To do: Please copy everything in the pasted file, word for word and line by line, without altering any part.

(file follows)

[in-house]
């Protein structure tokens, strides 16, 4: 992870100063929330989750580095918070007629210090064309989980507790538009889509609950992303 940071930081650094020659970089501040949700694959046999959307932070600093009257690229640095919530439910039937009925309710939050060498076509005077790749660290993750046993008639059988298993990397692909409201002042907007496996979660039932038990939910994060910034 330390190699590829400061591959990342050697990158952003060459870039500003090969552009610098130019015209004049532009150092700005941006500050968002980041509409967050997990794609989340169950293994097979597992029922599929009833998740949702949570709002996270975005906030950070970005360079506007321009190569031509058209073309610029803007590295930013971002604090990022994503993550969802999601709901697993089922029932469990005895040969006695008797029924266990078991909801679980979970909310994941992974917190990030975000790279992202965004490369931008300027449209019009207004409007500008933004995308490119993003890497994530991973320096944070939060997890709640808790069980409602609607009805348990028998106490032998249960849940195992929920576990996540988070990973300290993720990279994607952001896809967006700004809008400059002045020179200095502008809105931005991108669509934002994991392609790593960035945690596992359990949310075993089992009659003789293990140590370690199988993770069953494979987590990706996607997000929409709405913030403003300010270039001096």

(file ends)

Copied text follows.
[in-house]
């Protein structure tokens, strides 16, 4: 992870100063929330989750580095918070007629210090064309989980507790538009889509609950992303 940071930081650094020659970089501040949700694959046999959307932070600093009257690229640095919530439910039937009925309710939050060498076509005077790749660290993750046993008639059988298993990397692909409201002042907007496996979660039932038990939910994060910034 330390190699590829400061591959990342050697990158952003060459870039500003090969552009610098130019015209004049532009150092700005941006500050968002980041509409967050997990794609989340169950293994097979597992029922599929009833998740949702949570709002996270975005906030950070970005360079506007321009190569031509058209073309610029803007590295930013971002604090990022994503993550969802999601709901697993089922029932469990005895040969006695008797029924266990078991909801679980979970909310994941992974917190990030975000790279992202965004490369931008300027449209019009207004409007500008933004995308490119993003890497994530991973320096944070939060997890709640808790069980409602609607009805348990028998106490032998249960849940195992929920576990996540988070990973300290993720990279994607952001896809967006700004809008400059002045020179200095502008809105931005991108669509934002994991392609790593960035945690596992359990949310075993089992009659003789293990140590370690199988993770069953494979987590990706996607997000929409709405913030403003300010270039001096």